Book Review: Cyclo Cross 2011/2012

Tuesday, 8 May 2012

Cyclo Cross Balint Hamvas
Cyclo Cross 2011/2012 Photo Book by Bálint Hamvas

With the Giro taking a rest today and 2011 cyclo-cross world champion Zdeněk Štybar winning Stage 4 of the Four Days of Dunkirk yesterday, it’s almost as if road cycling is on hold for a moment. The ideal time to look at a book on cyclo-cross.

I’ve said before on here that I “hate” cyclocross but this was meant in provocation and a lament that the start of the cross season marks both the end of the road season and the onset winter. This book makes me like the sport more although the summer living right now makes it easier to forget icy lungs and numb fingers.

This is a photo book with over 200 pages of images from the 2011-2012 season, many full page pictures on fine paper. But the book isn’t just a collection of recent images, instead it tells the story of the 2011-2012 season right from the start in “Crossvegas”, the Las Vegas trade show race all the way to the Sluitingprijs at the end. Along the way all the major GVA, World Cup and Superprestige races are included, as well as the Worlds. There’s a lot of women’s coverage too. There are also features away from the races, like time spent with Bart Wellens, a look at race timekeeping as well as factory visits to Belgium’s Bio-Racer and Ridley Bikes.

There is text to accompany the images, with stories about each race and some good extra information, particularly on the local conditions. For example there’s talk of the local beverage in Hasselt with its juniper berries. On another page you find nine different words used by the Flemish for mud, rather like the Inuit have many words for snow. I enjoyed the text and found it hooked me into the book since it provided more of theme and offered more information on the conditions and the feel of a race. A picture can paint a thousand words but sometimes a few paragraphs offer a lot of context and create a narrative.

Road photography is a mix. Since nothing happens for a long time it can be hard to capture the moment and instead the scenery can be highlighted, for example a peloton crossing cobbles, skirting a lake or tackling a mountain pass. For the action itself often the photographer is limited, being on a motorbike and forbidden from being too close to the riders. With cyclo-cross things are different and Hamvas gets very close to pick out the details and the movement. Facial expressions are clear and you can see the blades of grass flattened by the passage of shoes, the sand sprinkled by spinning wheels and above all the mud in all its forms.

There’s also a strange feel. Right now my mind is on the Giro but the images of frost, mud and darkness are so vivid they really took me back to winter and I caught myself looking outdoors to check for blue skies and warm sunshine.

Any criticism? Well the book has an index to list the riders featured but perhaps the next edition could include a couple of pages at the back to summarise the results from the season and the standings in the various classifications, a way to wrap up the season in plain text.

Conclusion
If you’re a cyclo-cross fan then this book is a great record of the season with its sharp images and clever text, it makes you want to open a bottle Belgian beer and ring a cowbell.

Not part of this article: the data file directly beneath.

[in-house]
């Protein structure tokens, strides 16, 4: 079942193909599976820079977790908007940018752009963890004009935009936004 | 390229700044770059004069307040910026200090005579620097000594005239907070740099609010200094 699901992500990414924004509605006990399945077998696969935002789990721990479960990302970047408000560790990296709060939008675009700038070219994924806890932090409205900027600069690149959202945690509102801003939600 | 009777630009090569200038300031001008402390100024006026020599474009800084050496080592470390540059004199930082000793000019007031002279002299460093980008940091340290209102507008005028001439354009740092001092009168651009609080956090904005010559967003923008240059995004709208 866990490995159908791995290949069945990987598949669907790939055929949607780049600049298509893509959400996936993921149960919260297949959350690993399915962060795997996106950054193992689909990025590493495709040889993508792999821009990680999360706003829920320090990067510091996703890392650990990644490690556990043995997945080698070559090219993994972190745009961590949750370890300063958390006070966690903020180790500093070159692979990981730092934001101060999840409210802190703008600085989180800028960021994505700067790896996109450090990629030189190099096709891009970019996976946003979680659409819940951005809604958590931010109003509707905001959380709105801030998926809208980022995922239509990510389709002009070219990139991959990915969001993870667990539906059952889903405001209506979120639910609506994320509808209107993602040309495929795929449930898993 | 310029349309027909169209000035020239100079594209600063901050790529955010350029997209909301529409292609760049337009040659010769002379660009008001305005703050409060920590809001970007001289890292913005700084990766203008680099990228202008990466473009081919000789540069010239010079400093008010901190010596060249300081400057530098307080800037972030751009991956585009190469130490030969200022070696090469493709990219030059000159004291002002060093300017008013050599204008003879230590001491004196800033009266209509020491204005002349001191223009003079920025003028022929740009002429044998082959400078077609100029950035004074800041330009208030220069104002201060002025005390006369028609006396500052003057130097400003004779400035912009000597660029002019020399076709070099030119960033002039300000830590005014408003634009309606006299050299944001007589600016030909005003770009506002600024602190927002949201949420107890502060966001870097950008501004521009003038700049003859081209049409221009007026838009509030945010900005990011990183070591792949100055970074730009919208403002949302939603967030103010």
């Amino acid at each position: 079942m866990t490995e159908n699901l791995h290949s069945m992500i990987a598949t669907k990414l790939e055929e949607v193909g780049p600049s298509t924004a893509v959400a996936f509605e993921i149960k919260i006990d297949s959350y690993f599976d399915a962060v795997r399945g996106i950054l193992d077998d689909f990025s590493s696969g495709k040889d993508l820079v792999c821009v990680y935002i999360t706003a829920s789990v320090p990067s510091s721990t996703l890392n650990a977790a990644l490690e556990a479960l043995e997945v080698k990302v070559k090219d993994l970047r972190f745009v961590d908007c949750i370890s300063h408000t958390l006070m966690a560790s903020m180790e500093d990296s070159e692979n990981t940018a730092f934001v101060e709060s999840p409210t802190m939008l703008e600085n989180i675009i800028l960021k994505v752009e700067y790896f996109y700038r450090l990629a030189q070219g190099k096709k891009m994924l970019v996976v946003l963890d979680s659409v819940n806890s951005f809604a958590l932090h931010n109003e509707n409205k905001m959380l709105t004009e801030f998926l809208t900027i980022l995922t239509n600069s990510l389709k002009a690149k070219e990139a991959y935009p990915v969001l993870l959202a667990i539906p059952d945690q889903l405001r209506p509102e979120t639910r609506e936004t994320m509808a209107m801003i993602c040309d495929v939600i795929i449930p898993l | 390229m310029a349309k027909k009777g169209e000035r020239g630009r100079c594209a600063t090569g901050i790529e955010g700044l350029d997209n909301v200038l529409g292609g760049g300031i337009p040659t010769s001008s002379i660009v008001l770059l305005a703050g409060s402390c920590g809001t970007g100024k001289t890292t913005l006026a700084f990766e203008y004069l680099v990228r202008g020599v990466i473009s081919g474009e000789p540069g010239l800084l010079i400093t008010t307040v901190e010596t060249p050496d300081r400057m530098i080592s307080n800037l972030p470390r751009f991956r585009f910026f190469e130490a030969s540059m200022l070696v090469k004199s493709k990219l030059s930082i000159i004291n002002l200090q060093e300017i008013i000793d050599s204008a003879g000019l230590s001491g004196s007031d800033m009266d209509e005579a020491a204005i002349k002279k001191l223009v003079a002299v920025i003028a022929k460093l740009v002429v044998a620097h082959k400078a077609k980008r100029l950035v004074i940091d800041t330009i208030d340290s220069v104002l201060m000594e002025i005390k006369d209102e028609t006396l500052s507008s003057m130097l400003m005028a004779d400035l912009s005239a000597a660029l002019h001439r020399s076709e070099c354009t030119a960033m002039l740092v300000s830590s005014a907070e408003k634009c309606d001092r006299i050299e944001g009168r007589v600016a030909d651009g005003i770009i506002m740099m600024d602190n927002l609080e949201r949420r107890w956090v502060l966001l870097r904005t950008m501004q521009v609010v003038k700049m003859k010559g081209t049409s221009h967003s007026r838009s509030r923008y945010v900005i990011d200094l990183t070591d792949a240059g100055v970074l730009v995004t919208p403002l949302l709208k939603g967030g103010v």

Cyclocross Balint Hamvas

How to buy
It’s available online. This book is a personal project by the author Bálint Hamvas, he’s financed a season of photography and made a book about it. As such you won’t find it for sale on Amazon or in Borders and other retailers, but instead only via his website cyclephotos.co.uk. The economics of publishing are for another blogger but Hamvas puts it well:

It’s only available through my site: cyclephotos.co.uk/book – the reason for that is because it’s self-published and if I went down the selling-through-amazon road, I would have to give up all my margin, hence being unable to finance the next season

If you buy the book you reward him and not an agent, publisher or other third party who cares not for the sport.

A list of previous book reviews is available here.

Ian May 8, 2012 at 10:56 am

sounds an interesting book, might well invest in a copy. Thanks as always for bringing this to my (our) attention. Cheers

DopeToWin May 8, 2012 at 12:30 pm

Cyclo-cross? Please no. Just no. NO. NOOOOOO.

That is all.

Bundle May 8, 2012 at 3:27 pm

If I can judge the book by the cover, it must be beautiful.

rick May 8, 2012 at 4:52 pm

I have the book he put out last season and have to say he does a great job of capturing the racing and the culture of European cyclocross. Plus it’s great to support the independent publisher.

TheDude May 8, 2012 at 6:09 pm

$83 including shipping to the United States. About $25 above my price range, need a replacement tubular instead. A beautifully constructed book it appears. Previews are wonderful.

ED May 8, 2012 at 6:39 pm
Sarah May 8, 2012 at 11:30 pm

Caroline, aka tgs girl, is always such a great ambassador for CX… I was always going to love this book, as Balint is my favourite CX photographer, & Caroline taught me all I know about the sport! Yeah, I’m a bit biased, but this is a really gorgeous book, highly recommended

Rider Council May 8, 2012 at 8:41 pm

now, @inrng think of all the interesting things you could write about cyclocross during the winter instead of blogging on boring boot camps and cycling politics.

CX News May 10, 2012 at 12:24 am

Balint’s work is always good, plus he really loves his sport and it comes across in his work. If you’re looking for another Simon Burney though I doubt this will be it.

Comments on this entry are closed.

{ 2 trackbacks }

Previous post:

Next post: